She is a pretty woman who plays center on ASU's women's basketball team. She is nearly 6'3" and that thing that's called "big-boned," which means there is some bulk to her, although she isn't overweight. Her blue eyes are especially clear and direct, and she is as open and friendly in conversation as a child who's not been warned to avoid strangers. Despite her attractive qualities, she has never been asked out on a date. She is nearly 21. She says that the other athletes at school, the men who are taller than she is, are interested in "little cheerleaders," the diminutives who resemble pixies when they lean in against their big boyfriends. "I don't think men know how to handle me, whether I am really feminine," she says. "Whenever I'm with men, the conversation pretty much always revolves around, `How tall are you?' Then they say, `It is an unwritten rule that the guy is supposed to be taller.' The ones that I have talked to that have said, `I would date a taller girl,'--they have never asked me out."

Somebody did fix her up once with a blind date, though. The man was her same height, and the first words out of his mouth when she opened the door were, "You are tall. Your friend told me you were this tall, but I didn't believe her." Then for the entire evening, the conversation centered on sports. Instead of wooing Nelson, the guy took her home to his apartment and began to watch a movie. He drank an entire six-pack and fell asleep, and Nelson telephoned a friend to come pick her up.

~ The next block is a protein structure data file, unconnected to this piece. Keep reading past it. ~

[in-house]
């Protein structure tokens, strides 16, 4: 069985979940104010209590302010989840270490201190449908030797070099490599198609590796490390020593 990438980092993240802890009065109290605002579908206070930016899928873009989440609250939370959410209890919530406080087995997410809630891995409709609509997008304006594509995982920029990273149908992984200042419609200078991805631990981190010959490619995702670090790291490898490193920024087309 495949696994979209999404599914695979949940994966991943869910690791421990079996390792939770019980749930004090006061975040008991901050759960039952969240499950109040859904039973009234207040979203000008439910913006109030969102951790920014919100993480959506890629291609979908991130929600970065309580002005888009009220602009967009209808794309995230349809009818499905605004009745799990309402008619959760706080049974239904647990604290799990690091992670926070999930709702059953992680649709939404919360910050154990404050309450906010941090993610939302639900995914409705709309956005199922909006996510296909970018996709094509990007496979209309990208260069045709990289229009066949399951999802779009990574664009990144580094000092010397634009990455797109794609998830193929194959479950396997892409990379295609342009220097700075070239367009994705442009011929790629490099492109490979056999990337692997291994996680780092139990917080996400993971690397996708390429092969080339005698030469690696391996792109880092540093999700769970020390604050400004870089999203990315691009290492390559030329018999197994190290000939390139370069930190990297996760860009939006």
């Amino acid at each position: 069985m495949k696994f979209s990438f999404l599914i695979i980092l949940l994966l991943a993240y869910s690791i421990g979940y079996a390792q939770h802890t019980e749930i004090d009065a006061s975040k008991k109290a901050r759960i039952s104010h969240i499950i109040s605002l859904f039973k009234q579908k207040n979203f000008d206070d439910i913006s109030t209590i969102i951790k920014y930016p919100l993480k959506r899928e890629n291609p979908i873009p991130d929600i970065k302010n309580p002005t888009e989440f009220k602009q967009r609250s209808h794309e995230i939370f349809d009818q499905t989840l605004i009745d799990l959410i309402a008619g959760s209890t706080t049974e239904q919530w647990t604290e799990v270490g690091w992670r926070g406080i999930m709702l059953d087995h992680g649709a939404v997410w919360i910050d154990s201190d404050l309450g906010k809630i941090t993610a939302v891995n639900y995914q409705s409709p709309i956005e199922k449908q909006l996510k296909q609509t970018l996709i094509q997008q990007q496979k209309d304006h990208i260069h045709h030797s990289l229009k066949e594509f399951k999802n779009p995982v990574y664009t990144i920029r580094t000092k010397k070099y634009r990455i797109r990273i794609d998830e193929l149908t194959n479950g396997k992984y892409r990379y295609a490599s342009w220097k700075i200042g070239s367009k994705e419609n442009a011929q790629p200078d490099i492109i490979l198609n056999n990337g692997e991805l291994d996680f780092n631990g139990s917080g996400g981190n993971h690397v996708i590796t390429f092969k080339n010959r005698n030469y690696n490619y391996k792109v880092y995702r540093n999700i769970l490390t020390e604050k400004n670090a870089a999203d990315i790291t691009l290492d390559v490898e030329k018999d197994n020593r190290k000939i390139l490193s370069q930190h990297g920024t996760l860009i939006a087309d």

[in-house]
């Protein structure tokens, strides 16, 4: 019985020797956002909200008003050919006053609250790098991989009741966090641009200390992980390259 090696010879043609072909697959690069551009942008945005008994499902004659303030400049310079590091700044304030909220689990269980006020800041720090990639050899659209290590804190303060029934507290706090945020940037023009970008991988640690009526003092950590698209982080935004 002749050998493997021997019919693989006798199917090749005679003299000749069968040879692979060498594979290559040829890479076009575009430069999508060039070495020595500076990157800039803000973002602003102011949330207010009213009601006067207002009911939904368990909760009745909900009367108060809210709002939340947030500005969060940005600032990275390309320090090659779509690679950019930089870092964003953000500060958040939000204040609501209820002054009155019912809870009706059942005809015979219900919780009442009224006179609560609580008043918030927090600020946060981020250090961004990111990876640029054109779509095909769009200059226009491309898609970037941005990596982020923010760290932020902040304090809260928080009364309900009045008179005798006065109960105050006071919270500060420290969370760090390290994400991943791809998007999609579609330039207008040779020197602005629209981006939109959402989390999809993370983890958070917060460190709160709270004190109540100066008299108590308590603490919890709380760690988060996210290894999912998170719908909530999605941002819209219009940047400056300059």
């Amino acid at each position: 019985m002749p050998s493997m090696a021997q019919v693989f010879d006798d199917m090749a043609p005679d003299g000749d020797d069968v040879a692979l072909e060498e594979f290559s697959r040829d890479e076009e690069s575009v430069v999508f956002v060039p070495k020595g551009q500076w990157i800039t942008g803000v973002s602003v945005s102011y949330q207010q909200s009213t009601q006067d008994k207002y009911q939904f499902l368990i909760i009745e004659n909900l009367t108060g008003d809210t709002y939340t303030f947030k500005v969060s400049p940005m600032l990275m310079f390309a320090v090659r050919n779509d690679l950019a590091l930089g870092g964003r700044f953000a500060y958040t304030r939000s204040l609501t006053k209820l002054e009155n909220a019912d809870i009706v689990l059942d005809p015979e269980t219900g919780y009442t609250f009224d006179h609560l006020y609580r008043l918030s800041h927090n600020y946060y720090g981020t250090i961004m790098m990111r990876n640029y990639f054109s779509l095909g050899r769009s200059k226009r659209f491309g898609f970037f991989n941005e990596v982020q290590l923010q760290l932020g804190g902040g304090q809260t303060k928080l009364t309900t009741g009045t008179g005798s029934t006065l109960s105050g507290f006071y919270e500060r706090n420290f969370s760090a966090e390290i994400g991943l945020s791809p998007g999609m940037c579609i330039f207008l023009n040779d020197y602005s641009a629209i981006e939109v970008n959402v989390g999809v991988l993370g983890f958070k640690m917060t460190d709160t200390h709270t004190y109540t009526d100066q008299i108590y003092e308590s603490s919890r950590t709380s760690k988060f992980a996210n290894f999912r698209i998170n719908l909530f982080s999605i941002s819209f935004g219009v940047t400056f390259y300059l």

Another time, a fellow approached her at Bobby McGee's and asked her to dance. He was about 5'8". When she agreed and rose out of her chair, a look crossed her partner's face that she has come to know very well: "It was that look where their whole face goes up with you, and they have this blank look like, `Oh, my God.'"

Having flashed the look, the fellow backed off from his previous attraction completely. "Thanks anyway," he said about his offer to dance.

Nelson says, "I cannot picture myself married and with a family. I don't know if it will ever happen to me, that I will just have a guy I can walk around with and cuddle with and every once in a while feel, `I am just helpless here.'"

Although she is far more at ease with her height than when she was younger, the occasions are still rare when it is not on her mind. "If I am getting ready to go somewhere and I am doing my hair and putting on makeup, I can feel really feminine, like I am not only a tall person. I see just a woman standing there," she says. "But as soon as I see the people I am going out with, I lose that." THE PRESUMPTION THAT there are proper and improper heights for women is not something that's forced on them by men alone. The whole human race is in on it.